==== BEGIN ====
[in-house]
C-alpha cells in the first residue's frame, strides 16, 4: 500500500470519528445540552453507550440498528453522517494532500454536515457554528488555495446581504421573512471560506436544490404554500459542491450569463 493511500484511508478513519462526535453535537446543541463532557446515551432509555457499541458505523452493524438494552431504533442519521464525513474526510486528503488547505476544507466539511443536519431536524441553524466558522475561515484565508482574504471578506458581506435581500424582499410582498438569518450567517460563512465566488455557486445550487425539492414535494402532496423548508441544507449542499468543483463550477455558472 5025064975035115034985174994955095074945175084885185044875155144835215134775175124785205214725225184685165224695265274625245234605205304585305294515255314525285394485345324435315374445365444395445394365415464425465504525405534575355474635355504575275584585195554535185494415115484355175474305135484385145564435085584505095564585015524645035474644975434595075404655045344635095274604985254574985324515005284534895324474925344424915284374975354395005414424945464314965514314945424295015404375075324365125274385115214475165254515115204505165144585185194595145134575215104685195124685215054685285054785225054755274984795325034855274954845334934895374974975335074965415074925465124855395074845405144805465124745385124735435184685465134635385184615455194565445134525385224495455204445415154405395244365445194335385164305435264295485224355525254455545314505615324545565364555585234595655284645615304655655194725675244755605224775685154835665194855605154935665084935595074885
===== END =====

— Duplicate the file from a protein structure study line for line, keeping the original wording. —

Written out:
[in-house]
C-alpha cells in the first residue's frame, strides 16, 4: 500500500470519528445540552453507550440498528453522517494532500454536515457554528488555495446581504421573512471560506436544490404554500459542491450569463 493511500484511508478513519462526535453535537446543541463532557446515551432509555457499541458505523452493524438494552431504533442519521464525513474526510486528503488547505476544507466539511443536519431536524441553524466558522475561515484565508482574504471578506458581506435581500424582499410582498438569518450567517460563512465566488455557486445550487425539492414535494402532496423548508441544507449542499468543483463550477455558472 5025064975035115034985174994955095074945175084885185044875155144835215134775175124785205214725225184685165224695265274625245234605205304585305294515255314525285394485345324435315374445365444395445394365415464425465504525405534575355474635355504575275584585195554535185494415115484355175474305135484385145564435085584505095564585015524645035474644975434595075404655045344635095274604985254574985324515005284534895324474925344424915284374975354395005414424945464314965514314945424295015404375075324365125274385115214475165254515115204505165144585185194595145134575215104685195124685215054685285054785225054755274984795325034855274954845334934895374974975335074965415074925465124855395074845405144805465124745385124735435184685465134635385184615455194565445134525385224495455204445415154405395244365445194335385164305435264295485224355525254455545314505615324545565364555585234595655284645615304655655194725675244755605224775685154835665194855605154935665084935595074885